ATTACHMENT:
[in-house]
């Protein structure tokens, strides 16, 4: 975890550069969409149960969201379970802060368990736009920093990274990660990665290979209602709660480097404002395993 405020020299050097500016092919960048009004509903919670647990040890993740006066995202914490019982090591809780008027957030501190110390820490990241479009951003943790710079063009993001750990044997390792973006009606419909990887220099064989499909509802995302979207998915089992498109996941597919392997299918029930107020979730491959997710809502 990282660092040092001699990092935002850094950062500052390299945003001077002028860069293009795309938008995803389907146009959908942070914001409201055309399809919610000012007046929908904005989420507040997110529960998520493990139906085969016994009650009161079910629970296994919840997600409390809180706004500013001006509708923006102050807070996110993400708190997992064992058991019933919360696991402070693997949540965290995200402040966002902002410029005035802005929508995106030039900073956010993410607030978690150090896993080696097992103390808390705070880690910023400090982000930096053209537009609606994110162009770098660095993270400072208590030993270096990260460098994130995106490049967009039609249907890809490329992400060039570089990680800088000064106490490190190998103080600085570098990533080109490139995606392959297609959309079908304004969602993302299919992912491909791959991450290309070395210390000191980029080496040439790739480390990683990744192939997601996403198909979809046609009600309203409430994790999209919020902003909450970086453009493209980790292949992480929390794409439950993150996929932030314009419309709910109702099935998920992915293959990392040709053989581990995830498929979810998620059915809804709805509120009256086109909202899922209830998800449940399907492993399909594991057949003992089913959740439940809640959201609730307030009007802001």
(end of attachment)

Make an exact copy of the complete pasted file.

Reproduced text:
[in-house]
């Protein structure tokens, strides 16, 4: 975890550069969409149960969201379970802060368990736009920093990274990660990665290979209602709660480097404002395993 405020020299050097500016092919960048009004509903919670647990040890993740006066995202914490019982090591809780008027957030501190110390820490990241479009951003943790710079063009993001750990044997390792973006009606419909990887220099064989499909509802995302979207998915089992498109996941597919392997299918029930107020979730491959997710809502 990282660092040092001699990092935002850094950062500052390299945003001077002028860069293009795309938008995803389907146009959908942070914001409201055309399809919610000012007046929908904005989420507040997110529960998520493990139906085969016994009650009161079910629970296994919840997600409390809180706004500013001006509708923006102050807070996110993400708190997992064992058991019933919360696991402070693997949540965290995200402040966002902002410029005035802005929508995106030039900073956010993410607030978690150090896993080696097992103390808390705070880690910023400090982000930096053209537009609606994110162009770098660095993270400072208590030993270096990260460098994130995106490049967009039609249907890809490329992400060039570089990680800088000064106490490190190998103080600085570098990533080109490139995606392959297609959309079908304004969602993302299919992912491909791959991450290309070395210390000191980029080496040439790739480390990683990744192939997601996403198909979809046609009600309203409430994790999209919020902003909450970086453009493209980790292949992480929390794409439950993150996929932030314009419309709910109702099935998920992915293959990392040709053989581990995830498929979810998620059915809804709805509120009256086109909202899922209830998800449940399907492993399909594991057949003992089913959740439940809640959201609730307030009007802001």